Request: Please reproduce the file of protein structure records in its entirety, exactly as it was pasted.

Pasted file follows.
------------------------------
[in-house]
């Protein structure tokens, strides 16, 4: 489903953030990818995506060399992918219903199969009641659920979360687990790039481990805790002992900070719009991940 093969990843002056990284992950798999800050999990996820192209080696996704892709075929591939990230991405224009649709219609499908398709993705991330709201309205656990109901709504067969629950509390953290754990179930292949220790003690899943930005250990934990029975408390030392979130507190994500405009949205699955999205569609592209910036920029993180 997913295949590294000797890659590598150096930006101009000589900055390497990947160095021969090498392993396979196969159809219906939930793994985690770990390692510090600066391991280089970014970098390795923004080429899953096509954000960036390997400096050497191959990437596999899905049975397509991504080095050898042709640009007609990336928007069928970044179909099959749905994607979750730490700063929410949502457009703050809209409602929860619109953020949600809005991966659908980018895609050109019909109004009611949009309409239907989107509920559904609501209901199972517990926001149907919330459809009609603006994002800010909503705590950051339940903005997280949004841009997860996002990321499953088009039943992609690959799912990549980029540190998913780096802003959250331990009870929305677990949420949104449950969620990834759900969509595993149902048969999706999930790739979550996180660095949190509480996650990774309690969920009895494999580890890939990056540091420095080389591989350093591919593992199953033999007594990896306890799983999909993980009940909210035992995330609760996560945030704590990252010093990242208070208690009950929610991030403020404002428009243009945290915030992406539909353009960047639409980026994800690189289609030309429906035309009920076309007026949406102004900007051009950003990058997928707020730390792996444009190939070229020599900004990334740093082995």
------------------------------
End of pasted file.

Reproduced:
[in-house]
């Protein structure tokens, strides 16, 4: 489903953030990818995506060399992918219903199969009641659920979360687990790039481990805790002992900070719009991940 093969990843002056990284992950798999800050999990996820192209080696996704892709075929591939990230991405224009649709219609499908398709993705991330709201309205656990109901709504067969629950509390953290754990179930292949220790003690899943930005250990934990029975408390030392979130507190994500405009949205699955999205569609592209910036920029993180 997913295949590294000797890659590598150096930006101009000589900055390497990947160095021969090498392993396979196969159809219906939930793994985690770990390692510090600066391991280089970014970098390795923004080429899953096509954000960036390997400096050497191959990437596999899905049975397509991504080095050898042709640009007609990336928007069928970044179909099959749905994607979750730490700063929410949502457009703050809209409602929860619109953020949600809005991966659908980018895609050109019909109004009611949009309409239907989107509920559904609501209901199972517990926001149907919330459809009609603006994002800010909503705590950051339940903005997280949004841009997860996002990321499953088009039943992609690959799912990549980029540190998913780096802003959250331990009870929305677990949420949104449950969620990834759900969509595993149902048969999706999930790739979550996180660095949190509480996650990774309690969920009895494999580890890939990056540091420095080389591989350093591919593992199953033999007594990896306890799983999909993980009940909210035992995330609760996560945030704590990252010093990242208070208690009950929610991030403020404002428009243009945290915030992406539909353009960047639409980026994800690189289609030309429906035309009920076309007026949406102004900007051009950003990058997928707020730390792996444009190939070229020599900004990334740093082995």